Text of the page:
For 42 years, the only food that Maria could eat was what her two teeth could grind down, and all she could say were the few sounds that she could form with a gap in the roof of her mouth.
Countless meals left on the plate. Countless thoughts left unsaid. For far too long.
Maria was willing to do whatever it took to access the care that she needed. Even a 10-hour journey from her village to the clinic in Managua, Nicaragua, couldn’t deter her.
When she arrived, Operation Smile Nicaragua and the Exchange for Smiles team were ready and eager to help.
During its first-ever combined dental and surgical medical mission in March 2019, Operation Smile Nicaragua teamed up with a cadre of second- and third-year students from the University of North Carolina at Chapel Hill Adams School of Dentistry.
The team not only provides the highest quality of care to their patients, but also mentors the next generation of dentists.
“Our program employs a direct exchange: one UNC student paired with one Nicaraguan dentist,” said Ryan Cody, a fourth-year UNC dental student and founder of Exchange for Smiles. “At the end of the day, it’s the exchange of knowledge and resources for the gift of a smile.”
Maria’s care exemplifies the special dedication and devotion of this partnership.
By rallying together, the teams treated Maria’s two teeth, which had become infected over the years, and created dentures that would allow her to chew easier, eat better and smile bigger.
“We worked endlessly, Monday through Friday, fabricating dentures. We were nervous that we wouldn’t finish, as the denture fabrication process in the U.S. can take months,” Ryan said. “However, with teamwork, close communication and incredible laboratory support, the moment we were waiting for arrived.”
For the first time in many years, Maria got to enjoy her meal – a meat dish with rice – thanks to the dentures that the team had crafted for her.
Ryan said that by the end of the March mission, they had educated and treated 250 more patients just like Maria.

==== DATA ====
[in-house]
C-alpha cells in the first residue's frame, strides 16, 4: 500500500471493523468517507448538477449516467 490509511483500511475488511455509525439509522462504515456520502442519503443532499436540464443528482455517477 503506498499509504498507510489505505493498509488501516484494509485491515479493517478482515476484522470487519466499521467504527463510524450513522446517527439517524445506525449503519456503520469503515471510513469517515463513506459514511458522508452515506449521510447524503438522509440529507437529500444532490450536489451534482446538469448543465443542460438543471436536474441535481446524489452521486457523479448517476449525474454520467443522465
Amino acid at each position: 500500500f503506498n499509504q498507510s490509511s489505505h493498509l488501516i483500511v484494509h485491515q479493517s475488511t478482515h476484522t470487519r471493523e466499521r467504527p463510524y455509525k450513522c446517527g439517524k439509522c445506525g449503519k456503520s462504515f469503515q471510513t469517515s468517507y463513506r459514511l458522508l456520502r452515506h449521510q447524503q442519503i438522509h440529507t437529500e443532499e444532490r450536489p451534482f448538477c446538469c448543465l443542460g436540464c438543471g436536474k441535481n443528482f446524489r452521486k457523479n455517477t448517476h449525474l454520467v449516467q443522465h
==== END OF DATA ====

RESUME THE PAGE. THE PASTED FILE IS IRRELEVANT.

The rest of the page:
This included a combined 732 dental consultations and procedures on top of the 230 dental patients that the partnership treated during its first Exchange for Smiles mission in March 2018.
Ryan’s Exchange for Smiles journey started when the longtime Operation Smile student volunteer pitched the idea to his mentor Dr. Bill Magee III, the son of Operation Smile Co-Founders Bill Magee and Kathy Magee.
Using the guidance and encouragement he received from the Magee family, Ryan boarded a plane to Nicaragua and presented his proposal to the executive director of Operation Smile Nicaragua. Ryan’s proposal earned him the support of both Operation Smile Nicaragua and UNC.
After fundraising to cover dental equipment, Ryan headed back to the country to purchase equipment as a contribution to the center and an investment in the program.
Empowering two teams of students and mentors to treat Maria and more than 500 patients like her was the dream.
The guidance and mentorship of Teresita Pannaci, Operation Smile volunteer dentist from Venezuela who took part in both Exchange for Smiles missions, also served essential roles in the program’s educational effort.
As a functional orthopedic maxillary trainer, Teresita teaches fellow volunteers in multiple countries around the world. Her creation of a doll named DAM simulates the experience of a newborn living with cleft palate and helps students practice taking intraoral impressions.
“Exchange Smiles is a wonderful program with a powerful title,” said Teresita, who’s been a volunteer with Operation Smile since 1993. “In the end, the results exceeded my expectations. The excellent students of UNC, their participation, talent and commitment have favored the community of Nicaragua.”
The cornerstone of the Exchange for Smiles program is education. The dental school students learn from their mentors, but most importantly, the dental school students are given the opportunity to use what they have learned to teach oral health and hygiene skills to patients and their families.
For second-year UNC dental student and vice president of Exchange for Smiles Celeste Kendrick, the importance of oral hygiene instruction was one of the biggest lessons she took home from the experience.
“Some patients told us they had never been taught that brushing their teeth would help prevent oral disease and pain,” said Celeste. “They thought it was a natural, unavoidable part of life.”
When looking ahead to the next steps of its own education, the Exchange for Smiles experience has helped to calibrate the compass for both Celeste and Ryan.
“After being on a mission with a dental lens, I left slightly overwhelmed, yet motivated, after seeing firsthand how much need there is for dentistry post-surgery,” Celeste said. “This trip helped renew my purpose as a dental student and allowed me to see how important my education truly is.
“There are patients who need help, and though it may not seem like we’re making a difference by studying, they rely on us to do our part and become the best providers we can be.”